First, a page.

Detective Pikachu Returns – Switch Review

"Worth the investment for fans of undemanding detective, adventure, and cosy games."

Detective Pikachu Returns – Switch Review
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Released in October 2023 for the Nintendo Switch, Detective Pikachu Returns is the endearing sequel to the 2016 Nintendo 3DS original, Detective Pikachu. These unique entries in the Pokémon game franchise see the incredibly smart and idiosyncratic Detective Pikachu – with his precious investigator’s cap, amusingly deep voice, and penchant for a strong cuppa joe – teaming up with fellow sleuth Tim Goodman in Ryme City to decipher mysteries both big and small. Such as: What happened to Harry, Tim’s dad and Pikachu’s former partner, and what’s the deal with the Pokémon Protection Bureau?

While Detective Pikachu Returns makes mention of prior events, you don’t need to have played the 3DS game to thoroughly enjoy this new offering on the Switch. In fact, you don’t need to have played any previous Pokémon game at all. This light-hearted detective/adventure narrative will entertain and warm those hearts of gamers young and young at heart. (If you’re an adult, don’t pretend you don’t love it; I know many of you would rather live in the Pokémon world than this one!)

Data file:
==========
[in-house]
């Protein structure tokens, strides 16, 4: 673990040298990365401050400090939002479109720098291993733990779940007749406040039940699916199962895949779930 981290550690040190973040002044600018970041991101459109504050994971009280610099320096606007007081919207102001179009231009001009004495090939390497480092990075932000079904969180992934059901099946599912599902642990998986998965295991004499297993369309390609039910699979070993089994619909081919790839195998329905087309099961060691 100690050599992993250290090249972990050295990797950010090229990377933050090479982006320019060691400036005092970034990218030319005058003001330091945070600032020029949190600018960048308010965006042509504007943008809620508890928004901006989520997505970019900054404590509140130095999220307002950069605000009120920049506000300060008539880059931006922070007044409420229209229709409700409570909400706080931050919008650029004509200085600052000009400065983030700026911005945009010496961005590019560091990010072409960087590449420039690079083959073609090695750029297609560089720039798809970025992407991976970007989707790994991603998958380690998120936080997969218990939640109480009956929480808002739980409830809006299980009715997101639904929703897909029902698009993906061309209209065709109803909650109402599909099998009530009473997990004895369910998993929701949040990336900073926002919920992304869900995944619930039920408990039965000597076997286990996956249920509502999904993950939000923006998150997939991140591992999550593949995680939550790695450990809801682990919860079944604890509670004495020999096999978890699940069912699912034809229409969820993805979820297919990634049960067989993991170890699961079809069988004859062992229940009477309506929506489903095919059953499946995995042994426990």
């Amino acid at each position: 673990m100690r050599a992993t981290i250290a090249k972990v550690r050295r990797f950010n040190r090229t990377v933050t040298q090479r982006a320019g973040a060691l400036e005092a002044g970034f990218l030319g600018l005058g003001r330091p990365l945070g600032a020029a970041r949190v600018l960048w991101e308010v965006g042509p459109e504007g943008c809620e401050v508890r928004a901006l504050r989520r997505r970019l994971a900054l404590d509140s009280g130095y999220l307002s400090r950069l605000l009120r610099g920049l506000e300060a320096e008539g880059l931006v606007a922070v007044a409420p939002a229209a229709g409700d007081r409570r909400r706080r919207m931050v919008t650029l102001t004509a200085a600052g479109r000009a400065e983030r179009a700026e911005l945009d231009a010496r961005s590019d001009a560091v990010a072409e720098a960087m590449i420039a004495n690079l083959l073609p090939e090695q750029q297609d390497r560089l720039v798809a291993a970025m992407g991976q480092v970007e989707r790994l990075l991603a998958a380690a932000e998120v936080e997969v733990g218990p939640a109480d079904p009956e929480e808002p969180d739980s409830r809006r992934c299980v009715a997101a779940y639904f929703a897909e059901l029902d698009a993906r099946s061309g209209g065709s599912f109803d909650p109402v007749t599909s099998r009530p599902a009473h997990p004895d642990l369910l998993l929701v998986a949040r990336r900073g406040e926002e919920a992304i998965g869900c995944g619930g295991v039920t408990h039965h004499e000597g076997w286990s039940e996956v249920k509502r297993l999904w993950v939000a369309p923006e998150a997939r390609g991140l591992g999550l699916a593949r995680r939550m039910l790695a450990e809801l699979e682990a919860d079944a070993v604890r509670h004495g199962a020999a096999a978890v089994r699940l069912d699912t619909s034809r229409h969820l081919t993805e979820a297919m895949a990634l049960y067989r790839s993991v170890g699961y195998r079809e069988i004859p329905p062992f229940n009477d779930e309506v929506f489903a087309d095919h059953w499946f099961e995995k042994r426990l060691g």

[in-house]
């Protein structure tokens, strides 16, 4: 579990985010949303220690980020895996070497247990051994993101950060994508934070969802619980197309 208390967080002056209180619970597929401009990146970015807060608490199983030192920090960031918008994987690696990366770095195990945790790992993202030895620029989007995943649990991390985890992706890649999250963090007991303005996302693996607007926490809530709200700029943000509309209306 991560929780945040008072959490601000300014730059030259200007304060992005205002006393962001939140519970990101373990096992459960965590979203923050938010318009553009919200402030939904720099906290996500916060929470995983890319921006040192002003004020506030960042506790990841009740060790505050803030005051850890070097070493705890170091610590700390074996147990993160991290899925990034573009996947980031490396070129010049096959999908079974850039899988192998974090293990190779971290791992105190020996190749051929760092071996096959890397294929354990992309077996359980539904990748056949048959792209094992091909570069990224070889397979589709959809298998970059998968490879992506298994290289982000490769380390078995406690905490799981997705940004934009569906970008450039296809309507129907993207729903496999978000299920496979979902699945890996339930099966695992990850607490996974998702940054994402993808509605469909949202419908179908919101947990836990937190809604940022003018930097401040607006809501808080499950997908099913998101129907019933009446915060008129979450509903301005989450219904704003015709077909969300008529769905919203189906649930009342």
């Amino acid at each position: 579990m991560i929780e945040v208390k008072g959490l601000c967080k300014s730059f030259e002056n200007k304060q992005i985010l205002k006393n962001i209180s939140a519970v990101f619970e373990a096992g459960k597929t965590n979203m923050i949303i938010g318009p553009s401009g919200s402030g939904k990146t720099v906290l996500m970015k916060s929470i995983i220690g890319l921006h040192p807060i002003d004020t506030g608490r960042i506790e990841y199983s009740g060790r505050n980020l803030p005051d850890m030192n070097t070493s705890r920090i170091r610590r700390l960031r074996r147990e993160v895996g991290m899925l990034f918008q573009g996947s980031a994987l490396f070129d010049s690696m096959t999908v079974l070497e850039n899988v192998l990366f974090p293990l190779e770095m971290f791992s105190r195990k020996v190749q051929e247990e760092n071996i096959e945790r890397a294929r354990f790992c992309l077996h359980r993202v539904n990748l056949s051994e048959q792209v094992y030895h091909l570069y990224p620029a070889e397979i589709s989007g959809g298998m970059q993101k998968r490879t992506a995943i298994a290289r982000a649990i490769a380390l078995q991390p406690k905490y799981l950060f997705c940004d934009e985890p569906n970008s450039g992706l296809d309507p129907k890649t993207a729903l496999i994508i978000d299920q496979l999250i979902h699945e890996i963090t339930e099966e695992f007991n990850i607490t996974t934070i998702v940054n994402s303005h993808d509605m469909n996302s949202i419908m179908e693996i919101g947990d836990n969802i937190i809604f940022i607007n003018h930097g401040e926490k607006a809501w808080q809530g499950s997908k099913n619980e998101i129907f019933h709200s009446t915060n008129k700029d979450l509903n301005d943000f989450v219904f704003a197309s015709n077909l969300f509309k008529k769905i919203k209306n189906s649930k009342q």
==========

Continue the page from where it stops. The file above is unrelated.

The Good

As just mentioned, one great aspect of Detective Pikachu Returns is that you can be a Pokémon diehard enthusiast or a complete newbie to the series and still appreciate the adventure. For those who haven’t touched a Pokémon game since the ‘90s or early 2000s, you’ll probably still recognise quite a few of the Pokémon while encountering tonnes of new ones.

Some of the sweetest moments are when the pocket monsters are interacting and communicating with each other – conversations that fly over the heads of humans. Only Pikachu and Tim have this thing where they can understand each other. There’s no Pokédex to log them all, but the game introduces each new Pokémon variety you stumble across, giving you a rundown of their distinctive traits and abilities. You’ll also require their special skills to crack the cases, in many cases, including side quests.

Another plus is that although at the beginning you may think the entire plot takes place on Ryme City’s main streets, there’s actually other intriguing surroundings to discover, with their own Pokémon inhabitants. All brought to life with the kinds of graphical stylistic choices that the Switch was made for – which makes sense as the Pokémon franchise is exclusive to Nintendo. What’s more is that the star, hero, and saviour of the game, the cleverest Pikachu in the universe, is carefully well-developed. So many of his facial expressions and exchanges with Tim and fellow Pokémon are adorably cute. 

Detective Pikachu Returns is partially voiced, but the accompanying subtitles are so well copy edited and proofread (geez, I just had to comment on that… nice work!) that the whole experience flows seamlessly and smoothly. It’s also wonderful to see (or hear, rather) Asian Americans providing the English voices for the two lead characters, with Kaiji Tang and Khoi Dao voicing Pikachu and Tim, respectively.